A bioresorbable vascular scaffold that restores blood flow, releases an antirestenotic drug and dissolves within two years has been used for the first time in the treatment of critical limb ischaemia in Europe. Will this innovation offer new hope in revascularisation below the knee?
The first patient was enrolled into the ABSORB BTK trial by Marc Bosiers, head of the Department of Vascular Surgery at St Blasius Hospital in Dendermonde, Belgium. “The intervention with the absorbable stent was uncomplicated and went smoothly. After six months, the patient is doing well,” he told Vascular News.
ABSORB BTK is an international clinical trial evaluating the safety and efficacy of the Absorb bioresorbable vascular scaffold, from Abbott Vascular, for the treatment of below-the-knee critical limb ischaemia patients. Absorb restores blood flow by opening a blocked vessel, providing support to the vessel until the device dissolves within approximately two years. The device releases the antirestenotic drug everolimus. Dierk Scheinert, University of Leipzig, Germany, is the principal investigator of the trial. The primary endpoint is freedom from major adverse limb events (major amputation or major re-intervention) occurring within one year or periprocedural (30-day) death. Follow-up is scheduled at one, six and 12 months and at two and three years.
“The Absorb device represents the next generation in revascularisation therapies that may hold promise for patients with vessel disease in the lower leg. With the ABSORB BTK trial, we will test whether this novel approach – restoring blood flow with a temporary scaffold – has the potential to improve the outcomes of patients with critical limb ischaemia,” Scheinert said.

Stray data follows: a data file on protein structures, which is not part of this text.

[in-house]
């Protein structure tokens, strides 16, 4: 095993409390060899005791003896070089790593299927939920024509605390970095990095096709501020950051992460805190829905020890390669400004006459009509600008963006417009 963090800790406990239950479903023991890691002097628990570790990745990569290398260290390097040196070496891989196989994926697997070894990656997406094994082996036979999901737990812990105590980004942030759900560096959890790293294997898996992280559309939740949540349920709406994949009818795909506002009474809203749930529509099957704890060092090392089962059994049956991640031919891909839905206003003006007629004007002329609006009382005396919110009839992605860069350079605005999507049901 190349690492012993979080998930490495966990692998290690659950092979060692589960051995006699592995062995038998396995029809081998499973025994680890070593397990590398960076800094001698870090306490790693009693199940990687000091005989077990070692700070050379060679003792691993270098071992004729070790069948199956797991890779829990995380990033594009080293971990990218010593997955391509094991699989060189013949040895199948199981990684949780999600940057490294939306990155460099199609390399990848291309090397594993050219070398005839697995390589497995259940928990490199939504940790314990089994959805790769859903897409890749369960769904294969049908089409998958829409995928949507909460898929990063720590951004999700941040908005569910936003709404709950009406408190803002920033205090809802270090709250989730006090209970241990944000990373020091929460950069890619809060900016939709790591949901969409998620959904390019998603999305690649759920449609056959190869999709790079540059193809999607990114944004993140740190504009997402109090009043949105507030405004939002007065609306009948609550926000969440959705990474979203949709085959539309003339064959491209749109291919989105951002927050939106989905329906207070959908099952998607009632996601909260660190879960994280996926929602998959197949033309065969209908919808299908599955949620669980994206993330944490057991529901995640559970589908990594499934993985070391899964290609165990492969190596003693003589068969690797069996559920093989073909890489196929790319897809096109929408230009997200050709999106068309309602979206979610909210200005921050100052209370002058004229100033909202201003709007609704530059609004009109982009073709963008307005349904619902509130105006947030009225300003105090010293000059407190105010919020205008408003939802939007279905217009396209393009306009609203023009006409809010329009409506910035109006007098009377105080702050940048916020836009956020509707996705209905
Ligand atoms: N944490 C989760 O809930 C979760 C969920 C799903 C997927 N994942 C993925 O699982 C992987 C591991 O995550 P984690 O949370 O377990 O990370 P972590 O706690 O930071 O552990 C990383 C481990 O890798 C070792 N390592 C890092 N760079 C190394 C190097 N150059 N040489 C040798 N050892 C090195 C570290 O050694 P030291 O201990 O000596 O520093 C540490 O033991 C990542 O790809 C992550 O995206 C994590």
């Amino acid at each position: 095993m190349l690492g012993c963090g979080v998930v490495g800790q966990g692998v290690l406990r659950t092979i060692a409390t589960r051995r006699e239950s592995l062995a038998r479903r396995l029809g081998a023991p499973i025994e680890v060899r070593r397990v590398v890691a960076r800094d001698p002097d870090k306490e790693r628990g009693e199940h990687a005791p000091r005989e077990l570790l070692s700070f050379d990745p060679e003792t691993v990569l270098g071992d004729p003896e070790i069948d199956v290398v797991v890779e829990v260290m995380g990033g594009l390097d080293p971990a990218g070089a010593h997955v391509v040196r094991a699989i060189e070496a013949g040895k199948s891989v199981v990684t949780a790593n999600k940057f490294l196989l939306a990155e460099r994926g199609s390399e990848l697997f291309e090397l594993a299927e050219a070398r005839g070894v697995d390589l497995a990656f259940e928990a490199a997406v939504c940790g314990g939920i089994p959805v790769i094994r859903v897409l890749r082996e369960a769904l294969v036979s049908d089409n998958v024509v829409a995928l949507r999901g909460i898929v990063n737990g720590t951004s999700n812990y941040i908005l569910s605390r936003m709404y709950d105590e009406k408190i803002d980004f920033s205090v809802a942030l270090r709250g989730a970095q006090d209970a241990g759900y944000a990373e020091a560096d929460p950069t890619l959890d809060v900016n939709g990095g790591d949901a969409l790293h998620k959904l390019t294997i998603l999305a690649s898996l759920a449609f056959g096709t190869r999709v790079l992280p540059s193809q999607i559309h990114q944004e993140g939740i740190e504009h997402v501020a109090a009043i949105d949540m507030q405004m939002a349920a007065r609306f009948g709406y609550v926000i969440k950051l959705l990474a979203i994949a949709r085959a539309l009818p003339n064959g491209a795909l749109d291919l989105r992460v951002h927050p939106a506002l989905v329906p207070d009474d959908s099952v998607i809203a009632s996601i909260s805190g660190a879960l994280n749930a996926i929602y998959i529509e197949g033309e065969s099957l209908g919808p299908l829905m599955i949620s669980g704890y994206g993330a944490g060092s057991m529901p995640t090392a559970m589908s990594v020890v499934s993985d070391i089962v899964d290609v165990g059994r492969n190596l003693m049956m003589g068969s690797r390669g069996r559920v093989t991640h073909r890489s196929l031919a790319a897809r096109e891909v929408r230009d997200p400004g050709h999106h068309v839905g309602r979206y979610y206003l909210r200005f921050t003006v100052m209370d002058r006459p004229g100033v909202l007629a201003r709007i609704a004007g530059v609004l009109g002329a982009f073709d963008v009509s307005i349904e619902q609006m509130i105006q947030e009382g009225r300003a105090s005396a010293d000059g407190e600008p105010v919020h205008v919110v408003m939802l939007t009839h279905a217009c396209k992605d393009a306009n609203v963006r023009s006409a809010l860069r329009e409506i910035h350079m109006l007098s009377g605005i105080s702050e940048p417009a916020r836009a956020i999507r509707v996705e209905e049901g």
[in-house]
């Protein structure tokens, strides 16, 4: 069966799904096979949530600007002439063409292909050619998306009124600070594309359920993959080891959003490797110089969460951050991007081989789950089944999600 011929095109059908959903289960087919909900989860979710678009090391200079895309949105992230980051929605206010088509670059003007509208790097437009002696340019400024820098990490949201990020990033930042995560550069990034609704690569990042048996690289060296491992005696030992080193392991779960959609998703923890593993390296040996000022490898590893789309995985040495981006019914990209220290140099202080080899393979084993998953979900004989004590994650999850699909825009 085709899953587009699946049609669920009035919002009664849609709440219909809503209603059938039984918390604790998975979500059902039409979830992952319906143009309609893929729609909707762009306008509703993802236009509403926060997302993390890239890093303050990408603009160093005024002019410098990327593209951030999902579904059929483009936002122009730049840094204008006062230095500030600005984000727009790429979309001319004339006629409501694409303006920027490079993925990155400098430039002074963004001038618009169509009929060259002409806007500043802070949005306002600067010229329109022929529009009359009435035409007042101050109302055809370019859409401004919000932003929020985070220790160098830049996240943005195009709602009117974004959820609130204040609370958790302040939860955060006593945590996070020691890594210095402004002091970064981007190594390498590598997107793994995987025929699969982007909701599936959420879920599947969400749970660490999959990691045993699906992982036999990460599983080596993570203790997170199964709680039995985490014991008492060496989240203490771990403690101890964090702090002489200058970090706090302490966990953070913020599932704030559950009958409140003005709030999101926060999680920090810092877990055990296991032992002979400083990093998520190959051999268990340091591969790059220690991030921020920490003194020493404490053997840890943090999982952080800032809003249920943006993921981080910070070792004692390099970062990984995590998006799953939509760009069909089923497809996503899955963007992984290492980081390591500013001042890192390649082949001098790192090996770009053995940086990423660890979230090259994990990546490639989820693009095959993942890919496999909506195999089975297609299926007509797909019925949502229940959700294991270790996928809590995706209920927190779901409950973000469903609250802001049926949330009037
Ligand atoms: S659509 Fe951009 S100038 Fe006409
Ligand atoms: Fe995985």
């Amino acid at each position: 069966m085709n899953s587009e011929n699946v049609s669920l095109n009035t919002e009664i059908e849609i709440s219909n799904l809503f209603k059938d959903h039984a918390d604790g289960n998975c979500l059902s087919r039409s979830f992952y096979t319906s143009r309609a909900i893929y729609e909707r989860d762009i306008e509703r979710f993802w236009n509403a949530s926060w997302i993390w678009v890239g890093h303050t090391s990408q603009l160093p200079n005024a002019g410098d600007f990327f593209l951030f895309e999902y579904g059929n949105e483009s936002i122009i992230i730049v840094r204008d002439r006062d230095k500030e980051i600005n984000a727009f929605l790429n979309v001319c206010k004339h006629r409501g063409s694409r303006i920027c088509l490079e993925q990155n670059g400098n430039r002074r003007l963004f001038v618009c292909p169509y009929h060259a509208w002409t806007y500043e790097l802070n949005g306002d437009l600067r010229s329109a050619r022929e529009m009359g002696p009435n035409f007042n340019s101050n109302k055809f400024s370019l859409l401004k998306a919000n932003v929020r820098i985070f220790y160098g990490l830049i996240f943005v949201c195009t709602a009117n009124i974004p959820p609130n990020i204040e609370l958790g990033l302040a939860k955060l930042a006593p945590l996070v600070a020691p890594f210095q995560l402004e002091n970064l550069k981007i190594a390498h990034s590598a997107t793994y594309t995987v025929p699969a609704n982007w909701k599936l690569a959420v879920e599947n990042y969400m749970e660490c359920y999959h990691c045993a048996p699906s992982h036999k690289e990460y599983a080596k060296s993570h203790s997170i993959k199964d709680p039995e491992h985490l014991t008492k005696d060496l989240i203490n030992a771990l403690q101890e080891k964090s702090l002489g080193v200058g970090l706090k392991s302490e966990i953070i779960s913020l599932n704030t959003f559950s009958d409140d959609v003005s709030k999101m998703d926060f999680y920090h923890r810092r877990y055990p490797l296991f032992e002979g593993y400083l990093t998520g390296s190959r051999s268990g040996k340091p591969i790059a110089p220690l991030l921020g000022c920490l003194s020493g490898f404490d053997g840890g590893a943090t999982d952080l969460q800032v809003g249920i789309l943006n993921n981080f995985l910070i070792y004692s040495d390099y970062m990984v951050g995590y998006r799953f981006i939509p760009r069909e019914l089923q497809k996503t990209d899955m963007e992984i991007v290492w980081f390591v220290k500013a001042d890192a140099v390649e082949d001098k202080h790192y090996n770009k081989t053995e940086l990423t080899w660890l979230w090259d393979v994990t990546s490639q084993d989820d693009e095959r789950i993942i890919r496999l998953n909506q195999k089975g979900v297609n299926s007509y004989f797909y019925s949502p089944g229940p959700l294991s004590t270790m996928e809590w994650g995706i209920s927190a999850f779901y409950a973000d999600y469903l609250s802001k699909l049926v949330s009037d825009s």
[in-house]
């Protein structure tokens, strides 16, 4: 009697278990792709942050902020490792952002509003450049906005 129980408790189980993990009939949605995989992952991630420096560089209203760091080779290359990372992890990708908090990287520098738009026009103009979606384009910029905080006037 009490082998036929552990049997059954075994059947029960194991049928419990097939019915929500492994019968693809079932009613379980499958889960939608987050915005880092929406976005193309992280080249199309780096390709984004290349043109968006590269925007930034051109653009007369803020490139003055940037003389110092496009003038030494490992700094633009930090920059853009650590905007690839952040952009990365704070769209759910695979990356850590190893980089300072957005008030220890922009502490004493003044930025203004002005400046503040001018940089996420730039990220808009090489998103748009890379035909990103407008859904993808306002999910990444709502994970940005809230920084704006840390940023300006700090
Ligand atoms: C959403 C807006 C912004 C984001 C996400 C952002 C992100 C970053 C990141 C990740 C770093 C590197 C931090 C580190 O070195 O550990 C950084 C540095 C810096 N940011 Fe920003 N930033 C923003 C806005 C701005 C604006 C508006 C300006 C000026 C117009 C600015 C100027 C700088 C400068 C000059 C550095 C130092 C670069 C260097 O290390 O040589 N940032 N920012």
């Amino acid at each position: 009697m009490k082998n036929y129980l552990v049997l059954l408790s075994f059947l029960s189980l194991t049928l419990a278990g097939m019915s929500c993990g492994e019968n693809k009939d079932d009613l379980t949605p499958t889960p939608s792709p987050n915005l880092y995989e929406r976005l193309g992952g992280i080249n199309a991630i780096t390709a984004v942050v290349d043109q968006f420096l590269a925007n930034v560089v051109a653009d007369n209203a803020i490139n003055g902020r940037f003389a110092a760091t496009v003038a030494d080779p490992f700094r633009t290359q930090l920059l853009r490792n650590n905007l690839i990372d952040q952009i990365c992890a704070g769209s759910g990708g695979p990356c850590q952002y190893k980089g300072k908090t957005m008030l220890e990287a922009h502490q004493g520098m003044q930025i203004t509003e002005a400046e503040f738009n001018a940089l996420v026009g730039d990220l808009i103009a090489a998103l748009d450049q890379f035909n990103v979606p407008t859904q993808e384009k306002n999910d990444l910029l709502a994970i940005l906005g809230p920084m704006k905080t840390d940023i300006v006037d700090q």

The Absorb device is made of polylactide, a biocompatible material that is commonly used in medical implants such as dissolvable sutures. Because a permanent metallic implant is not left behind, naturally occurring vessel functions may be restored. The device is 3mm x 28mm.
In January 2011, the Absorb device received the CE mark for the treatment of coronary artery disease. Absorb is currently under development and is not available for sale in the USA.
In the coronary arteries, four-year follow-up results for 29 patients have shown a major adverse events rate of 3.4% without any late complications such as stent thrombosis. Clopidogrel therapy had been discontinued in all patients.
The ABSORB BTK single-arm trial will enrol 90 patients with up to two de novo lesions in separate tibial vessels, length ≤24mm, at up to 10 clinical trial sites in Europe and New Zealand. The primary endpoint is a composite of freedom from major adverse limb events (major amputation or major re-interventions) within one year or death within 30 days of the procedure.
Vascular News has learnt that Andrew Holden has recently performed the first-in-man experience with a bioabsorbable stent (480 Biomedical) for the treatment of superficial femoral artery lesions. The first results are set to be presented at the Charing Cross Symposium (14–17 April 2012) in London, UK.